Cryptology ePrint Archive: Report 2016/319

High-precision Secure Computation of Satellite Collision Probabilities

Brett Hemenway and Steve Lu and Rafail Ostrovsky and William Welser IV

Abstract: The costs of designing, building, launching and maintaining satellites make satellite operators extremely motivated to protect their on-orbit assets. Unfortunately, privacy concerns present a serious barrier to coordination between different operators. One obstacle to improving safety arises because operators view the trajectories of their satellites as private, and refuse to share this private information with other operators. Without data-sharing, preventing collisions between satellites becomes a challenging task.

A 2014 report from the RAND Corporation proposed using cryptographic tools from the domain of secure Multiparty Computation (MPC) to allow satellite operators to calculate collision probabilities (conjunction analyses) without sharing private information about the trajectories of their satellites.

In this work, we report on the design and implementation of a powerful new MPC framework for high-precision arithmetic on real-valued variables in a two-party setting where, unlike previous works, there is no honest majority, and where the players are not assumed to be semi-honest. We show how to apply this new solution in the domain of securely computing conjunction analyses. Our solution extends existing protocols, in particular the integer-based Goldreich-Micali-Wigderson (GMW) protocol, whereby we use combine and optimize GMW with Garbled Circuits (GC). We prove security of our protocol in the two party, semi-honest setting, assuming only the existence of one-way functions and Oblivious Transfer (the OT-hybrid model). The protocol allows a pair of satellite operators to compute the probability that their satellites will collide without sharing their underlying private orbital information. Techniques developed in this paper would potentially have a wide impact on general secure numerical analysis computations. We also show how to strengthen our construction with standard arithmetic message-authentication-codes (MACs) to enforce honest behavior beyond the semi-honest setting.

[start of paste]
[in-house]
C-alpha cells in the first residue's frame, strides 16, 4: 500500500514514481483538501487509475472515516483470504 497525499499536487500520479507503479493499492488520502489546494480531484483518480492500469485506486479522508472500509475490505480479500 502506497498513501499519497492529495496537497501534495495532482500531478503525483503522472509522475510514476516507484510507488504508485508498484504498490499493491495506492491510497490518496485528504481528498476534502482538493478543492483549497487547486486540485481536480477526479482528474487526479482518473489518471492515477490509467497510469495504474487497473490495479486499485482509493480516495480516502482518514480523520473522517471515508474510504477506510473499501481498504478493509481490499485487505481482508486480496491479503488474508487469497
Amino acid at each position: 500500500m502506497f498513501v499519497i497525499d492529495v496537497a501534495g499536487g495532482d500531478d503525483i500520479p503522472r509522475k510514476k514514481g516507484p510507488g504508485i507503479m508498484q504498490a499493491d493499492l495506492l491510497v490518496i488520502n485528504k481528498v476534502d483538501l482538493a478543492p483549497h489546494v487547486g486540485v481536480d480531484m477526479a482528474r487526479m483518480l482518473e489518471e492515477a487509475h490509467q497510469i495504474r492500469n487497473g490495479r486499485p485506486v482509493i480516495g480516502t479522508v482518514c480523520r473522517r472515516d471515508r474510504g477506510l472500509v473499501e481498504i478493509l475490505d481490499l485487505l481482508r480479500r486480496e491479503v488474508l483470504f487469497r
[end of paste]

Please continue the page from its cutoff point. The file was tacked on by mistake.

Computing a conjunction analysis requires numerically estimating a complex double integral to a high degree of precision. The complexity of the calculation, and the possibility of numeric instability presents many challenges for MPC protocols which typically model calculations as simple (integer) arithmetic or binary circuits.

Our secure numerical integration routines are extremely stable and efficient, and our secure conjunction analysis protocol takes only a few minutes to run on a commodity laptop.

Category / Keywords: implementation / Secure Computation, Numerical Analysis

Date: received 20 Mar 2016

Contact author: stevelu8 at gmail com

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Version: 20160322:202413 (All versions of this report)

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